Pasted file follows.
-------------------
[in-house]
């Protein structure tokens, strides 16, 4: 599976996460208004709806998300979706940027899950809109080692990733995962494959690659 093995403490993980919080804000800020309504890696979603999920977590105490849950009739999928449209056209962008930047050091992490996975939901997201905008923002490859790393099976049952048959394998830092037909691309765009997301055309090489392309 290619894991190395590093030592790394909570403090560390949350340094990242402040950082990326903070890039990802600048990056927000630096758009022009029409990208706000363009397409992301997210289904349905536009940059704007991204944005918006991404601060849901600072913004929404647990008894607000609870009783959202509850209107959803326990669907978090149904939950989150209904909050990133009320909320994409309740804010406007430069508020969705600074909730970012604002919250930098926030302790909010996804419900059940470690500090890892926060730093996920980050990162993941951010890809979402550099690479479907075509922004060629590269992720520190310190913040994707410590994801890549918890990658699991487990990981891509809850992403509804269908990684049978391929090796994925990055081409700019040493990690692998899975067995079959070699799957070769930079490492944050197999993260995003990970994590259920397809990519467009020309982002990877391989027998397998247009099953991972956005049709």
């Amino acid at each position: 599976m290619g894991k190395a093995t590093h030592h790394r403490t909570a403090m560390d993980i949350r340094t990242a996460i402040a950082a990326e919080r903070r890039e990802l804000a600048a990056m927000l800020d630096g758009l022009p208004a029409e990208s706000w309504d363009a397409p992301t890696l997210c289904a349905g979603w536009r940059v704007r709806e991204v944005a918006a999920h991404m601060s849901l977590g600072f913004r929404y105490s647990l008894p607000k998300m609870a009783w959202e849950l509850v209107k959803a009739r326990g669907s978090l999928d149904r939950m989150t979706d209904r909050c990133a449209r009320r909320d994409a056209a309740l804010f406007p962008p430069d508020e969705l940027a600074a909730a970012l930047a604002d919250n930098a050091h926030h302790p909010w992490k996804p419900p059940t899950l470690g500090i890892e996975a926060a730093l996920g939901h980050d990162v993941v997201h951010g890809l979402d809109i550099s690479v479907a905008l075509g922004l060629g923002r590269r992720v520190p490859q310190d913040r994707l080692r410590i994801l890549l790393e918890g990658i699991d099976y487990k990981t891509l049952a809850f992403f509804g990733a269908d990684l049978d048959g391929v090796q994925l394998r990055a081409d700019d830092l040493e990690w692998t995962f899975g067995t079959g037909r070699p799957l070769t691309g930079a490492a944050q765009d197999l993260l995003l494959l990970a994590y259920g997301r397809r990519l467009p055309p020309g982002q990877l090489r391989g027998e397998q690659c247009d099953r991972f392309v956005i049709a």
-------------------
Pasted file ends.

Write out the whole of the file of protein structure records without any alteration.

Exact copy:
[in-house]
């Protein structure tokens, strides 16, 4: 599976996460208004709806998300979706940027899950809109080692990733995962494959690659 093995403490993980919080804000800020309504890696979603999920977590105490849950009739999928449209056209962008930047050091992490996975939901997201905008923002490859790393099976049952048959394998830092037909691309765009997301055309090489392309 290619894991190395590093030592790394909570403090560390949350340094990242402040950082990326903070890039990802600048990056927000630096758009022009029409990208706000363009397409992301997210289904349905536009940059704007991204944005918006991404601060849901600072913004929404647990008894607000609870009783959202509850209107959803326990669907978090149904939950989150209904909050990133009320909320994409309740804010406007430069508020969705600074909730970012604002919250930098926030302790909010996804419900059940470690500090890892926060730093996920980050990162993941951010890809979402550099690479479907075509922004060629590269992720520190310190913040994707410590994801890549918890990658699991487990990981891509809850992403509804269908990684049978391929090796994925990055081409700019040493990690692998899975067995079959070699799957070769930079490492944050197999993260995003990970994590259920397809990519467009020309982002990877391989027998397998247009099953991972956005049709």
């Amino acid at each position: 599976m290619g894991k190395a093995t590093h030592h790394r403490t909570a403090m560390d993980i949350r340094t990242a996460i402040a950082a990326e919080r903070r890039e990802l804000a600048a990056m927000l800020d630096g758009l022009p208004a029409e990208s706000w309504d363009a397409p992301t890696l997210c289904a349905g979603w536009r940059v704007r709806e991204v944005a918006a999920h991404m601060s849901l977590g600072f913004r929404y105490s647990l008894p607000k998300m609870a009783w959202e849950l509850v209107k959803a009739r326990g669907s978090l999928d149904r939950m989150t979706d209904r909050c990133a449209r009320r909320d994409a056209a309740l804010f406007p962008p430069d508020e969705l940027a600074a909730a970012l930047a604002d919250n930098a050091h926030h302790p909010w992490k996804p419900p059940t899950l470690g500090i890892e996975a926060a730093l996920g939901h980050d990162v993941v997201h951010g890809l979402d809109i550099s690479v479907a905008l075509g922004l060629g923002r590269r992720v520190p490859q310190d913040r994707l080692r410590i994801l890549l790393e918890g990658i699991d099976y487990k990981t891509l049952a809850f992403f509804g990733a269908d990684l049978d048959g391929v090796q994925l394998r990055a081409d700019d830092l040493e990690w692998t995962f899975g067995t079959g037909r070699p799957l070769t691309g930079a490492a944050q765009d197999l993260l995003l494959l990970a994590y259920g997301r397809r990519l467009p055309p020309g982002q990877l090489r391989g027998e397998q690659c247009d099953r991972f392309v956005i049709a």